GM’s Global Propulsion Systems Re-Branding to Reach New Markets

GM’s Global Propulsion Systems Re-Branding to Reach New Markets

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Since the 1980s General Motors has housed their powertrain engineering and development under one roof. Meaning that all of the GM brands pool their resources in a feat of intellectual synergy that results in across-the-board innovation.  However, now it seems that this department has decided to rebrand themselves from GM Powertrain to GM Global Propulsion Systems. Which might be a head-scratcher for some, going from a fairly specific, direct name to a more vague, somewhat confusing one. However, in an effort to keep up with the times and attract new audience segments, it seems that a flashy, new name with a borderline technological sound, might just be the way to reinvent a brand that has been slowly fading into obscurity as the influence of Asian and European imports continues to drive the U.S. automotive economy.

According to GM, this new name is more than just a surface-level change. Their goal was to create a title that would show GM’s consistent evolution as they lead up to 2020 and beyond. The original name sported the term “powertrain,” as it referred to engine and transmission engineering. These days automakers now have to contend with changing emissions and efficiency standards, and the heart at what makes cars move now, has also changed. GM’s Global Propulsion Systems headquarters in Pontiac, Mich. Finds specialist, engineers and technicians  now working on an a vast range of systems to mobilize vehicles than ever.

As expected, internal combustion engines running on gasoline, diesel, natural gas and other alternative fuels aren’t going away just yet. GM has transmissions from six to ten gears and some with none at all. Now they’ve expanded to electric motors, fuel cells, hybrid and electric drive systems, axles and even the systems required for a self-driving vehicle.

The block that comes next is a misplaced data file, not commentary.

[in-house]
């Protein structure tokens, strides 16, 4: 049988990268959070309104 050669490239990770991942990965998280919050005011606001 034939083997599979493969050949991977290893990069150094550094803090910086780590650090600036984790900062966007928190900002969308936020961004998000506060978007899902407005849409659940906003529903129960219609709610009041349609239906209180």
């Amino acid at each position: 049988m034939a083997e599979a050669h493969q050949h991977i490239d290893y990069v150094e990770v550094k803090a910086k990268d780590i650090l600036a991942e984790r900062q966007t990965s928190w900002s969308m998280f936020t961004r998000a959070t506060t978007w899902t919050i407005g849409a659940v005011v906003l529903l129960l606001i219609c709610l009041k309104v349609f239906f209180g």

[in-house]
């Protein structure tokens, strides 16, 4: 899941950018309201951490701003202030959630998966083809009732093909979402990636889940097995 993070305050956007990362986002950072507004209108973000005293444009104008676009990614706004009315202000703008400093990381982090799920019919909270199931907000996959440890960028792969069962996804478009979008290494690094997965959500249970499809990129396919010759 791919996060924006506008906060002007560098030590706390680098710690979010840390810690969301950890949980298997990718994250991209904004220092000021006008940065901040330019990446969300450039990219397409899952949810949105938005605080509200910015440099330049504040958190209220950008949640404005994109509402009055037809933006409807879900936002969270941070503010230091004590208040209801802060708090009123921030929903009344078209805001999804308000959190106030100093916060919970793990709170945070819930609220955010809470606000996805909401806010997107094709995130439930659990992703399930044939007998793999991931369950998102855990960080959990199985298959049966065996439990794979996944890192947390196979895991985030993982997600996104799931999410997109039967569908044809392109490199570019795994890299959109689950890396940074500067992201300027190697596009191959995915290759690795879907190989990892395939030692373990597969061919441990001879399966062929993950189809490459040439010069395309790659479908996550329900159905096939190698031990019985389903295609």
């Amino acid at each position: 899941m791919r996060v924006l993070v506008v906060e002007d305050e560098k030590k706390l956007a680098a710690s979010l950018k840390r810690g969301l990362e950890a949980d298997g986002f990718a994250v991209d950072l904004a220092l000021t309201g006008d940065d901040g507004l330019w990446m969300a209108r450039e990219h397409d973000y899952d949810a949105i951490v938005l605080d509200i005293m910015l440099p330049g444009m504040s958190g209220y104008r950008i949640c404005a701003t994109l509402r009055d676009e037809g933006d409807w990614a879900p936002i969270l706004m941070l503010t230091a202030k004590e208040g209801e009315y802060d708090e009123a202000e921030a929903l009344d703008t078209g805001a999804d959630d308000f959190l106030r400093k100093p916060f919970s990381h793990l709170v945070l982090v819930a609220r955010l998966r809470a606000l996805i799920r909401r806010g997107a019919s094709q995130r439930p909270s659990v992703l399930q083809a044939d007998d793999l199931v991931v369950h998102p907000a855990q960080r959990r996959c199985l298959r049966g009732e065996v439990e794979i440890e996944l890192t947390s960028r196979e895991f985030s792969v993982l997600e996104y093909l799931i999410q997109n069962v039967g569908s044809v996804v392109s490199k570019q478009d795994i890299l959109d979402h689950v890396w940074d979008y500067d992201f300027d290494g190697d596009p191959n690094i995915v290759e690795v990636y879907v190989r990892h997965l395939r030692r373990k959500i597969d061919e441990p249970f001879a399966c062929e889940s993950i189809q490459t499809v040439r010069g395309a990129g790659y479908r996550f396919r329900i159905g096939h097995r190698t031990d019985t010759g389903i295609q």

GM spokesman Tom Read had this to say in Forbes:

“The work of GM Global Propulsion Systems is part of the larger business strategy to put us in the forefront of the propulsion world. Gone are the days when a gasoline engine and a transmission designed independently meet a customer’s expectations,”

Dan Nicholson, vice president, GM Global Propulsion Systems was also  quoted in Forbes and added:

“Today’s customer is demanding unprecedented technology integration that requires unprecedented engineering and supplier partnerships. The diversity of our propulsion systems requires a name that reflects what we are already working on and delivering to our customers. I believe this will establish an industry trend.”

A rebranding has no weight on whether or not GM will be successful in meeting the demands of a changing automobile world. However they have taken very public steps to show that they care about the challenge.

GM’s Global Propulsion Systems now has more than 8,600 people that design, develop and engineer all “propulsion related” technology for GM all over the world. This also makes them the first in their industry o formally transition their brand specifically to meet the new face of the industry.

Right now, all GM has done is:

  • Expanding the capabilities of their electric motors to more than 200 miles of range on a single charge (Chevrolet Bolt EV).
  • Produce the GM also produced the highest non-hybrid passenger car fuel economy in the US (Cruz at an estimated 46 mpg in the 2.0L diesel powered Chevrolet Cruze.
  • One of the few automakers working with hydrogen fuel cells.
  • Developed a 3.6L V6 with cylinder deactivation available in the Cadillac CT6

More than half of the Global Propulsion Systems engineering workforce is focused solely on alternative or electrified propulsion systems. Today, GM has more vehicles on the road with fuel-saving technology than any of their competition.

The Global Propulsion Systems Engineering Center located in Pontiac, Michigan is now officially the flagship of GM’s eight global engineering centers. With reports that there may be expansion and additional plants to be added in the future, this could be the influx of American-made vehicles that could help reduce the crippling of the United States automotive industry. Let’s hope that GM

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